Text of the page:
The late 80s seemed awfully turbulent for the G.I. Joe line. Maybe it was the lack of a cartoon, or the Rocky Balboa thing not coming to fruition, but Hasbro really started to change a lot of the ways they’d marketed figures, so things like the Iron Grenadiers came about.
Battle Force 2000 was a an interesting marketing gimmick for the Joe line. It was a futuristic group of figures that had two marketing ploys for it. They were sold in special 2-packs (Though originally issued single carded), and the figures were all drivers for a group of futuristic vehicles that could (sort of) combine into the FUTURE FORTRESS. BF2000 was something that Hasbro obviously had some high hopes for, as they kept the G.I. Joe branding, but provided them with a special coloured packaging, to differentiate them from the main line. They also gave the Battle Force team their own ultimate nemesis, the Iron Grenadiers.
I guess to keep the BF2000 sub-line still somewhat connected to the parent brand, Hasbro decided that the enemy needed a recognizable character, so they took the Destro character, and gave him his own private army. Destro was an obvious choice to lead the new enemy, as he’d been portrayed as a rival to COBRA Commander in both media formats, and the COBRA Commander vs. Serpentor portrayal, left Destro out in the cold. Of course the Iron Grenadiers vs. Battle Force 2000 thing never really wound up being played out in the comic books, and that was something that probably wound up contributing to lack of popularity Battle Force 2000 suffered from in the early 2000s.
As a figure, this is a well done update to the original Destro, while also still reimagining the figure, for his new futuristic role. He still looks like Destro, but he’s no longer the leather clad lounge lizard with a wide collar, open shirt and chain with tacky medallion. He’s now a little more swashbuckling, fits in with the Space Conquistador look of the Iron Grenadiers.
The Iron Grenadier Destro keeps the red and black of the original Destro, but has now replaced his silver with gold. The gold is a subtle but nice way to show that he’s now number one. His golden helmet is the biggest change, and the head sculpt is very nice. It looks almost identical to the original 83 Destro’s mask, though there might be a few slight differences. I’ve always like the 83 and 88 Destro helmets a lot more than latter versions, as they actually look like a helmet rather than the stylized heads that more often than not have too much emotion on them, which gives them the look of it being almost face paint.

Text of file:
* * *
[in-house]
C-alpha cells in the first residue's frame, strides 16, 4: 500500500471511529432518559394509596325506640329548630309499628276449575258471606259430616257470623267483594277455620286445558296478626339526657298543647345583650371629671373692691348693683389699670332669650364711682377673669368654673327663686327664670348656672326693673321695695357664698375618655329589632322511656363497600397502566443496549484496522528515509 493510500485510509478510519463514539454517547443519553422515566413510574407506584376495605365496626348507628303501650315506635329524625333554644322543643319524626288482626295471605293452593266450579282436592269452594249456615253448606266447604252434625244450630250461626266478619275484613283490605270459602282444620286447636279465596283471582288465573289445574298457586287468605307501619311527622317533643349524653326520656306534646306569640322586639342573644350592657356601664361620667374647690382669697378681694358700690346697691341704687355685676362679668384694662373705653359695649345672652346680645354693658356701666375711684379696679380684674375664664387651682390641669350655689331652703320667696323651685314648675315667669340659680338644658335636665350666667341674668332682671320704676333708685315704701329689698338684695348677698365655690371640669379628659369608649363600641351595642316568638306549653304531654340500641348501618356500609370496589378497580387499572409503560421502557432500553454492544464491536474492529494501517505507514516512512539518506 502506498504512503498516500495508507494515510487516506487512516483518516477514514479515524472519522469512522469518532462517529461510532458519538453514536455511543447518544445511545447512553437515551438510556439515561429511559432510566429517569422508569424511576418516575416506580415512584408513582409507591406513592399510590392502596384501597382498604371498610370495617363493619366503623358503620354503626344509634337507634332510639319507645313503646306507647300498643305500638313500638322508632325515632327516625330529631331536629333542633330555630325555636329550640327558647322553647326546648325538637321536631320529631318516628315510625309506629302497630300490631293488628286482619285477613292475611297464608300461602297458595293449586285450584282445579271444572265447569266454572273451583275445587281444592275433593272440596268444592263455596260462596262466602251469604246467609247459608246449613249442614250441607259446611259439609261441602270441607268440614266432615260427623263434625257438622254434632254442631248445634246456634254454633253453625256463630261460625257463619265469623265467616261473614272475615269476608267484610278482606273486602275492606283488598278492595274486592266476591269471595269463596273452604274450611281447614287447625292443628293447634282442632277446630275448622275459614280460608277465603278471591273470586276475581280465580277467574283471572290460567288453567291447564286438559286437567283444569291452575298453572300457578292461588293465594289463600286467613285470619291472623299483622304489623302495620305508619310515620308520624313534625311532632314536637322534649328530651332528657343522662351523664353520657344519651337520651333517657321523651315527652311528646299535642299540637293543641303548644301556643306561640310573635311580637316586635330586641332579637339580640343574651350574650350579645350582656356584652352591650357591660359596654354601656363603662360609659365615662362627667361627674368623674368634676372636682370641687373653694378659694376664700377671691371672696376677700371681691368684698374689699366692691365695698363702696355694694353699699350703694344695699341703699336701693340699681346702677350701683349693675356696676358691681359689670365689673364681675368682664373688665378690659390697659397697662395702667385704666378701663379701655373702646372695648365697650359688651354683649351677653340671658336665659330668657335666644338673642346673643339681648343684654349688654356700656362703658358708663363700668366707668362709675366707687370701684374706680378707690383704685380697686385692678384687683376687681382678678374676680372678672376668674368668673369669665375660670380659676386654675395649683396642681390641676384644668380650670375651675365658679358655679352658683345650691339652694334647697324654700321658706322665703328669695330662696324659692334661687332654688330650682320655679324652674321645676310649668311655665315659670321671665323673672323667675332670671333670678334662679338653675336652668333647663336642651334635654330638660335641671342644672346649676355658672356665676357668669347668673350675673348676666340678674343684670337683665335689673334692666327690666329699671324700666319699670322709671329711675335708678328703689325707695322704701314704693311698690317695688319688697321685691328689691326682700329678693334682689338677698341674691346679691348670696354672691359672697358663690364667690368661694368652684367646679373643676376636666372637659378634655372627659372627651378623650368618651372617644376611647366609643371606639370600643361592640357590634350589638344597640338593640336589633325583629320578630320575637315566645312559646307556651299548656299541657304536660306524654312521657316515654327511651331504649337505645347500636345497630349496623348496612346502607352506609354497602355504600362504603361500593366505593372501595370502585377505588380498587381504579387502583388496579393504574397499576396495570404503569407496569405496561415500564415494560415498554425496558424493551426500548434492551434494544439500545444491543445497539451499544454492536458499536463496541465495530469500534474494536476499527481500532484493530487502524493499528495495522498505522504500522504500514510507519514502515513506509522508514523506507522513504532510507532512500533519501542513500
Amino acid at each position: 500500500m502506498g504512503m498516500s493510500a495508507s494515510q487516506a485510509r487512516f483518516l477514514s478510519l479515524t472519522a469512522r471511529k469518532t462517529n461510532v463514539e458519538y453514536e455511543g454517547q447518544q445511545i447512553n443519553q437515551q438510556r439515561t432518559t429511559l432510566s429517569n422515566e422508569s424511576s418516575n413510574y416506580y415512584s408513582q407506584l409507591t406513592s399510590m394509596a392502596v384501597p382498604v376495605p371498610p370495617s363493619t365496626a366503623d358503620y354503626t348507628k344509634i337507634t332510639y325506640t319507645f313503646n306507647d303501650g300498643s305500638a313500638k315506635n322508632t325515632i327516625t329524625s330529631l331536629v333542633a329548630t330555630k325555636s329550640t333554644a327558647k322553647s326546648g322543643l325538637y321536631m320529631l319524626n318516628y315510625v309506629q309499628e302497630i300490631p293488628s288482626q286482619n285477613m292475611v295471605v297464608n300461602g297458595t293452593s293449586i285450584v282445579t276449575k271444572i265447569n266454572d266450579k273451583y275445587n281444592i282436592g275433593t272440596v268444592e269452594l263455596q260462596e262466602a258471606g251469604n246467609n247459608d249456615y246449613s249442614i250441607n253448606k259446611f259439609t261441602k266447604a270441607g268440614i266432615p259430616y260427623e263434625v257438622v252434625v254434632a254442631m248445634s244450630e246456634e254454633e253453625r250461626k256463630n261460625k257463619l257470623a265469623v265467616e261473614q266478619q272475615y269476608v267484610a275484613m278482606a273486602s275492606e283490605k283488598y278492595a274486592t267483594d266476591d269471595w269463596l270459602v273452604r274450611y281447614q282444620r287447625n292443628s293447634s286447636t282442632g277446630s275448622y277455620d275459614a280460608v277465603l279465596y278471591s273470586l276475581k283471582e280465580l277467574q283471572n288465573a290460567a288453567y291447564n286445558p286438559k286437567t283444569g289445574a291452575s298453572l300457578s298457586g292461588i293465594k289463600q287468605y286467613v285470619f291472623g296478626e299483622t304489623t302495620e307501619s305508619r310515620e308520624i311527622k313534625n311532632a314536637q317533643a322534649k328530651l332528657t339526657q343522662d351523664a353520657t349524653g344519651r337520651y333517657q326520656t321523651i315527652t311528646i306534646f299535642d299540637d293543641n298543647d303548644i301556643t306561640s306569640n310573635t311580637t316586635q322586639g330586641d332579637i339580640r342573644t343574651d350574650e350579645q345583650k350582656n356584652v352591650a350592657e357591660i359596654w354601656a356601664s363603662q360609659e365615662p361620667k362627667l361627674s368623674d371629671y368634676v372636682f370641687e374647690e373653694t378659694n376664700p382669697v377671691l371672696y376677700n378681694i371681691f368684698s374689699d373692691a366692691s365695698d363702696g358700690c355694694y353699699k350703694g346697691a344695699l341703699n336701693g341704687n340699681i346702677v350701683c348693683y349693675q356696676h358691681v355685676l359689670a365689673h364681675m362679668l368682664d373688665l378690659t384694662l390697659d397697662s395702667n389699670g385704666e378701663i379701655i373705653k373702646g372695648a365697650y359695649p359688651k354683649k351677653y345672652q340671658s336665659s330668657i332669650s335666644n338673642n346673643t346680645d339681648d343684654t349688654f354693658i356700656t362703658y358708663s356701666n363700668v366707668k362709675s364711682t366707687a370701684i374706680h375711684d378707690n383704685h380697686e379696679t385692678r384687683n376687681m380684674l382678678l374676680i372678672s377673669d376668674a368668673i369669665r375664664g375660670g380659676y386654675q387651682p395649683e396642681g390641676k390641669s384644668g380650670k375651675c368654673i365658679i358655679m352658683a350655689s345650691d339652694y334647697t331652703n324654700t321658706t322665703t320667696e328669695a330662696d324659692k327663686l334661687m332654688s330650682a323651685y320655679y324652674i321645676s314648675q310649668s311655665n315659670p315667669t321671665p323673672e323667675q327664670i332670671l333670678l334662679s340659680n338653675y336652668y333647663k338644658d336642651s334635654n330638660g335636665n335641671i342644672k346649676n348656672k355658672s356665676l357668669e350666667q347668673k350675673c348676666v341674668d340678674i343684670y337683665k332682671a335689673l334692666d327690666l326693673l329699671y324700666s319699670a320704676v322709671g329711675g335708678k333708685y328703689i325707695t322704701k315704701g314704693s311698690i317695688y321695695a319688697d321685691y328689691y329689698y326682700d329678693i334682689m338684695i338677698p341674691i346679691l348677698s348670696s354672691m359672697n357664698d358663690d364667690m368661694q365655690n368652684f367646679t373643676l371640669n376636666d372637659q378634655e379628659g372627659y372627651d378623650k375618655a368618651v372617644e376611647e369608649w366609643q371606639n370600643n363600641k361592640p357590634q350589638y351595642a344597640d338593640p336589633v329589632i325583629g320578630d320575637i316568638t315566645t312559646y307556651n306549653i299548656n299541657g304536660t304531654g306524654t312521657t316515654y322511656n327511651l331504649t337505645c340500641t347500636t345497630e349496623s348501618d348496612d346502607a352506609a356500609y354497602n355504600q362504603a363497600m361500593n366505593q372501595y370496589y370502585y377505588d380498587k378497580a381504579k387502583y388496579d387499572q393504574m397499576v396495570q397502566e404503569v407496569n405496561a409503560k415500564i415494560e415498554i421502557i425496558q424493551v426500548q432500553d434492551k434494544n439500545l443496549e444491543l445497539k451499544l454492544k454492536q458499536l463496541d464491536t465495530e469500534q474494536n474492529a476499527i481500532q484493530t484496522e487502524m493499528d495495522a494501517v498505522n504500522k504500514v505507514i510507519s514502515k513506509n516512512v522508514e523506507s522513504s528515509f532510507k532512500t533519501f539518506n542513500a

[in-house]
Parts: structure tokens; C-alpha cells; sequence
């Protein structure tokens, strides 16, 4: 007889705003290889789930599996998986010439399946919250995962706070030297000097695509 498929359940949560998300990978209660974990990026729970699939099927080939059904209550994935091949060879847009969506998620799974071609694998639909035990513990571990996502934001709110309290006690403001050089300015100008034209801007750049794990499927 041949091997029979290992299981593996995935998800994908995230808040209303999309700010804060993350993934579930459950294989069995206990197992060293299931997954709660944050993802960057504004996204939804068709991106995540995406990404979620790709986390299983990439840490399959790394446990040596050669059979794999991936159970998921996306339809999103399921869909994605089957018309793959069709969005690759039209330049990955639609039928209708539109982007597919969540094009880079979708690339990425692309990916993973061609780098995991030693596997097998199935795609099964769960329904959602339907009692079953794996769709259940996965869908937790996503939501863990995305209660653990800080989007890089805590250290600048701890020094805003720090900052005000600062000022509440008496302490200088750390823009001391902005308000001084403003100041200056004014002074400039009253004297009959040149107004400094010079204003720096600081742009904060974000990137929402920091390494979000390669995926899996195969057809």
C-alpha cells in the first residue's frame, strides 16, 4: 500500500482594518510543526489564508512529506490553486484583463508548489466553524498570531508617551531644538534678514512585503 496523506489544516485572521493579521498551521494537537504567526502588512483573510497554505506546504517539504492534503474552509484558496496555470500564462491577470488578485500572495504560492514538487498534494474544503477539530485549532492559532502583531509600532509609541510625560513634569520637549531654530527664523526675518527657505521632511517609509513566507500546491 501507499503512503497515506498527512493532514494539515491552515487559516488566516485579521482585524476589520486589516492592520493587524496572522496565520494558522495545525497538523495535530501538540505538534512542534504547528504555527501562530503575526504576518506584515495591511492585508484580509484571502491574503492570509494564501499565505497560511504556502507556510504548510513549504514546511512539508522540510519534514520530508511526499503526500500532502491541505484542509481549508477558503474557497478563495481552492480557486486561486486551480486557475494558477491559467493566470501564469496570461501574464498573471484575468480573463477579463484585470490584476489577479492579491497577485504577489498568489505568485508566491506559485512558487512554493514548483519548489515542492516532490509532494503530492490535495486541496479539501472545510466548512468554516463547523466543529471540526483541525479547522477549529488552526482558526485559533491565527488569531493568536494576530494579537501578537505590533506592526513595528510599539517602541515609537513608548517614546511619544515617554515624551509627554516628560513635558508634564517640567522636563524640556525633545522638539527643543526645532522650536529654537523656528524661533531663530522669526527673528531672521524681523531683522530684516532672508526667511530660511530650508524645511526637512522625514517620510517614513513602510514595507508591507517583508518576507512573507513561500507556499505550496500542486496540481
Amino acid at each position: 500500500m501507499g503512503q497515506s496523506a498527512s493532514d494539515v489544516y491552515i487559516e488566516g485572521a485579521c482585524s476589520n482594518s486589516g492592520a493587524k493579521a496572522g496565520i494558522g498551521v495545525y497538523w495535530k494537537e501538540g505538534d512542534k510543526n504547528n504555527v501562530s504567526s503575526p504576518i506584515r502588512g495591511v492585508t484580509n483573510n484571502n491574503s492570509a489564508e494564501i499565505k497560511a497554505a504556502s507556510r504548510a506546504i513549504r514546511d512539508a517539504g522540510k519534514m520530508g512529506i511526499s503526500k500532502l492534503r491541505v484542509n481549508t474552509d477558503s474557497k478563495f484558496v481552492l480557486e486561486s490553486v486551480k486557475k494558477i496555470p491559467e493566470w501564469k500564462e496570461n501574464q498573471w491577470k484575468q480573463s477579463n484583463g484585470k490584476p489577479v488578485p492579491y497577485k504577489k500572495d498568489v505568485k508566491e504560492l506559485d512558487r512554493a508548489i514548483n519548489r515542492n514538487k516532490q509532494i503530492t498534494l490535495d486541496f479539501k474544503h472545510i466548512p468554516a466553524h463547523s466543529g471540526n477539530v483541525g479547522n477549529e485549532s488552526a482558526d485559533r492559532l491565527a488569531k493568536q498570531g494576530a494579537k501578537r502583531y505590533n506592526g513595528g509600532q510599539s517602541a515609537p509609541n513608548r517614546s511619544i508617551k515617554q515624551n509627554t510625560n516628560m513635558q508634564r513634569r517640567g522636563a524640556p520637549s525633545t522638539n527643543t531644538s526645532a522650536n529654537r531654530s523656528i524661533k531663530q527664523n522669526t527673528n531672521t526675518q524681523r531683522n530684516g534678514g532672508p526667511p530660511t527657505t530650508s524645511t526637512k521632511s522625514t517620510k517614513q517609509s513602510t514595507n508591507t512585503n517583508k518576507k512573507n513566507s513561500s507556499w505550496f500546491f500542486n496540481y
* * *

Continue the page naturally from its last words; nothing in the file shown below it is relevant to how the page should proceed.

The rest of this Destro body is nice, he’s still probably clad in leather, but it’s no longer a leisure suit, and he’s got a cape! Capes were a big thing in 1986, and Hasbro did a few more experiments with soft goods and their G.I. Joe figures, Raptor had that goofy wing contraption, and Destro received this cape, though his is actually affixed to the figure. At least it means that the figure has it more often than not, unlike Dr. Mindbender or Serpy.
While I like this figure, I would be doing myself injustice if I didn’t mention how much I hate the weird asymmetrical boots. For some reason one of Destro’s boots goes up past the knee, while the other goes mid calf. It’s awkward looking and bugs me as Destro’s depiction as a character with a luxurious lifestyle, should probably be better dressed.
As a character, Destro is horribly flawed. The villain with honour stereotype works in the situation of G.I. Joe, it was just an awful awful choice for a character who’s role is that of an arms dealer. It’s something that could’ve worked, if the utter hypocrisy of the two character traits was explored, but it was more often than not done in a way to give Destro the moral high ground. It was bad enough that it was just a re-hash of Kwinn’s honour bound character, but then half the goddamn named COBRAs wound up becoming “reformed”, when they probably should’ve just been killed off so that the Joe Team actually accomplished something (Or at least stayed dead in the freighter in a few cases). Though, by the 90s, Hama’s idea of “Evil” was making COBRA Commander a walking thesaurus.
I’ve always liked the emotionless-ness of the Destro head sculpt. The mask isn’t horrific, or friendly or anything, it’s just cold. I figure a character that’s literally a merchant of death, like Destro, would have to be almost entirely detached from what he’s doing. So, to me, Destro’s never really been into it for the power, or for a cause, he just wants war and conflict to keep on keeping on, because it allows him to live a hedonistic existence of night clubs, yachts, resorts and disco. His self-absorption is so deep he doesn’t even realize what kind of havoc he wreaks.
The 1988 Destro is a great figure, and while it doesn’t really mesh well with the jet setting playboy that I view the character as, it still has merit, and the cold detachment of his steel mask is still there. In a way I can view this as a alternate take on Destro, where he took his craft more seriously than just that of a means to end, with the end being that of a really good party. The line in the 1988 filecard about new dreams of conquest, in a way ties that loose end up.